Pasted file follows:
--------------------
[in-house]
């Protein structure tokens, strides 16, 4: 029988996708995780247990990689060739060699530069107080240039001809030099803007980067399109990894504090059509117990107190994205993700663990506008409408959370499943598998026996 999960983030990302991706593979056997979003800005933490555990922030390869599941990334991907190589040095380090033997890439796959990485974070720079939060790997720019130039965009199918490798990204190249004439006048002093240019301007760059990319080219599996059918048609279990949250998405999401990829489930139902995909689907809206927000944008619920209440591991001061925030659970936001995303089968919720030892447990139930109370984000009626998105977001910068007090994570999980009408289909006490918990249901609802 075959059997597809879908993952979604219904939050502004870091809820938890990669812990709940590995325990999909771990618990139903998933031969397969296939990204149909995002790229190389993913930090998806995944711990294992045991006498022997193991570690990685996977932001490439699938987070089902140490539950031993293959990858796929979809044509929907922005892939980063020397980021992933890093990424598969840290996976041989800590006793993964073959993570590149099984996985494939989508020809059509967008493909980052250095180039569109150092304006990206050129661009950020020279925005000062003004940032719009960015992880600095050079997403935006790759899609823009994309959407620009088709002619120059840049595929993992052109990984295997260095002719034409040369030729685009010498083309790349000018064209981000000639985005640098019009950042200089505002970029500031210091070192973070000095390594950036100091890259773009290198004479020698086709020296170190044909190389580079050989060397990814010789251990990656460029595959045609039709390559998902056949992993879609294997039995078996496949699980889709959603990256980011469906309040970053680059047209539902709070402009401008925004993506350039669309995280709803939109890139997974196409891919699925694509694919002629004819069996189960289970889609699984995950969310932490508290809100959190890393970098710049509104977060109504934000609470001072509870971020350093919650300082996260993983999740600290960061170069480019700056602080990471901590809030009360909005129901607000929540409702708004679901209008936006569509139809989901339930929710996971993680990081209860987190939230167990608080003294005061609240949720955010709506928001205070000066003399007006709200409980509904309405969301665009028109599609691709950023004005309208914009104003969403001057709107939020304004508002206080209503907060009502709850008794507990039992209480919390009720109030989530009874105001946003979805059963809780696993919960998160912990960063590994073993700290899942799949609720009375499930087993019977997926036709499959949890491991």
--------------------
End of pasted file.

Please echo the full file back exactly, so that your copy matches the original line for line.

[in-house]
């Protein structure tokens, strides 16, 4: 029988996708995780247990990689060739060699530069107080240039001809030099803007980067399109990894504090059509117990107190994205993700663990506008409408959370499943598998026996 999960983030990302991706593979056997979003800005933490555990922030390869599941990334991907190589040095380090033997890439796959990485974070720079939060790997720019130039965009199918490798990204190249004439006048002093240019301007760059990319080219599996059918048609279990949250998405999401990829489930139902995909689907809206927000944008619920209440591991001061925030659970936001995303089968919720030892447990139930109370984000009626998105977001910068007090994570999980009408289909006490918990249901609802 075959059997597809879908993952979604219904939050502004870091809820938890990669812990709940590995325990999909771990618990139903998933031969397969296939990204149909995002790229190389993913930090998806995944711990294992045991006498022997193991570690990685996977932001490439699938987070089902140490539950031993293959990858796929979809044509929907922005892939980063020397980021992933890093990424598969840290996976041989800590006793993964073959993570590149099984996985494939989508020809059509967008493909980052250095180039569109150092304006990206050129661009950020020279925005000062003004940032719009960015992880600095050079997403935006790759899609823009994309959407620009088709002619120059840049595929993992052109990984295997260095002719034409040369030729685009010498083309790349000018064209981000000639985005640098019009950042200089505002970029500031210091070192973070000095390594950036100091890259773009290198004479020698086709020296170190044909190389580079050989060397990814010789251990990656460029595959045609039709390559998902056949992993879609294997039995078996496949699980889709959603990256980011469906309040970053680059047209539902709070402009401008925004993506350039669309995280709803939109890139997974196409891919699925694509694919002629004819069996189960289970889609699984995950969310932490508290809100959190890393970098710049509104977060109504934000609470001072509870971020350093919650300082996260993983999740600290960061170069480019700056602080990471901590809030009360909005129901607000929540409702708004679901209008936006569509139809989901339930929710996971993680990081209860987190939230167990608080003294005061609240949720955010709506928001205070000066003399007006709200409980509904309405969301665009028109599609691709950023004005309208914009104003969403001057709107939020304004508002206080209503907060009502709850008794507990039992209480919390009720109030989530009874105001946003979805059963809780696993919960998160912990960063590994073993700290899942799949609720009375499930087993019977997926036709499959949890491991």